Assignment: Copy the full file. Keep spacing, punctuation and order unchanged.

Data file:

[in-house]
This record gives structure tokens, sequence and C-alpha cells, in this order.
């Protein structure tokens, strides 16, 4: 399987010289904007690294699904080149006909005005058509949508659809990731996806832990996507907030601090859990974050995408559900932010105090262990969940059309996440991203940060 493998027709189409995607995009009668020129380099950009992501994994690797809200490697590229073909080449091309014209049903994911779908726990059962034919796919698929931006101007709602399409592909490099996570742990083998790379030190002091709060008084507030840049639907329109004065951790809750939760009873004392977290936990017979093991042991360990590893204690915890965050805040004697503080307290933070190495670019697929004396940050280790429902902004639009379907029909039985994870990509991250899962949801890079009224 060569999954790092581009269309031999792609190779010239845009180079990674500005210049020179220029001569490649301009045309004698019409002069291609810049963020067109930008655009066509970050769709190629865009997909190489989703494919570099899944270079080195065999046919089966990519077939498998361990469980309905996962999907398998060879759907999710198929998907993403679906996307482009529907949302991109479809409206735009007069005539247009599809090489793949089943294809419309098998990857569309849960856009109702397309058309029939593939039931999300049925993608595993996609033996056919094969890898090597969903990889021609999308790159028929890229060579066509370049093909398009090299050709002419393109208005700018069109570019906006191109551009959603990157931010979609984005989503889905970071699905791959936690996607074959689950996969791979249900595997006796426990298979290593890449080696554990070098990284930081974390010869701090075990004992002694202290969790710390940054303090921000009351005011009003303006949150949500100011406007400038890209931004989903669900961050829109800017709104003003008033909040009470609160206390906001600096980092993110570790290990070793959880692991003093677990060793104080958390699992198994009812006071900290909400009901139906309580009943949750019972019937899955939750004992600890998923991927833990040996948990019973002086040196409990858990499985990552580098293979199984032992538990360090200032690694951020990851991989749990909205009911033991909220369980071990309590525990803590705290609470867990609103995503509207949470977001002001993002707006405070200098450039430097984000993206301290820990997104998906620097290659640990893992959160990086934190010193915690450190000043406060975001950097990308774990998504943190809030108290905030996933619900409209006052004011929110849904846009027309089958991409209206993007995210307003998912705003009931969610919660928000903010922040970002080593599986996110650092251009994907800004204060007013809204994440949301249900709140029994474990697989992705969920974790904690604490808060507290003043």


[in-house]
This record gives structure tokens, sequence and C-alpha cells, in this order.
């Protein structure tokens, strides 16, 4: 399987010289904007690294699904080149006909005005058509949508659809990731996806832990996507907030601090859990974050995408559900932010105090262990969940059309996440991203940060 493998027709189409995607995009009668020129380099950009992501994994690797809200490697590229073909080449091309014209049903994911779908726990059962034919796919698929931006101007709602399409592909490099996570742990083998790379030190002091709060008084507030840049639907329109004065951790809750939760009873004392977290936990017979093991042991360990590893204690915890965050805040004697503080307290933070190495670019697929004396940050280790429902902004639009379907029909039985994870990509991250899962949801890079009224 060569999954790092581009269309031999792609190779010239845009180079990674500005210049020179220029001569490649301009045309004698019409002069291609810049963020067109930008655009066509970050769709190629865009997909190489989703494919570099899944270079080195065999046919089966990519077939498998361990469980309905996962999907398998060879759907999710198929998907993403679906996307482009529907949302991109479809409206735009007069005539247009599809090489793949089943294809419309098998990857569309849960856009109702397309058309029939593939039931999300049925993608595993996609033996056919094969890898090597969903990889021609999308790159028929890229060579066509370049093909398009090299050709002419393109208005700018069109570019906006191109551009959603990157931010979609984005989503889905970071699905791959936690996607074959689950996969791979249900595997006796426990298979290593890449080696554990070098990284930081974390010869701090075990004992002694202290969790710390940054303090921000009351005011009003303006949150949500100011406007400038890209931004989903669900961050829109800017709104003003008033909040009470609160206390906001600096980092993110570790290990070793959880692991003093677990060793104080958390699992198994009812006071900290909400009901139906309580009943949750019972019937899955939750004992600890998923991927833990040996948990019973002086040196409990858990499985990552580098293979199984032992538990360090200032690694951020990851991989749990909205009911033991909220369980071990309590525990803590705290609470867990609103995503509207949470977001002001993002707006405070200098450039430097984000993206301290820990997104998906620097290659640990893992959160990086934190010193915690450190000043406060975001950097990308774990998504943190809030108290905030996933619900409209006052004011929110849904846009027309089958991409209206993007995210307003998912705003009931969610919660928000903010922040970002080593599986996110650092251009994907800004204060007013809204994440949301249900709140029994474990697989992705969920974790904690604490808060507290003043």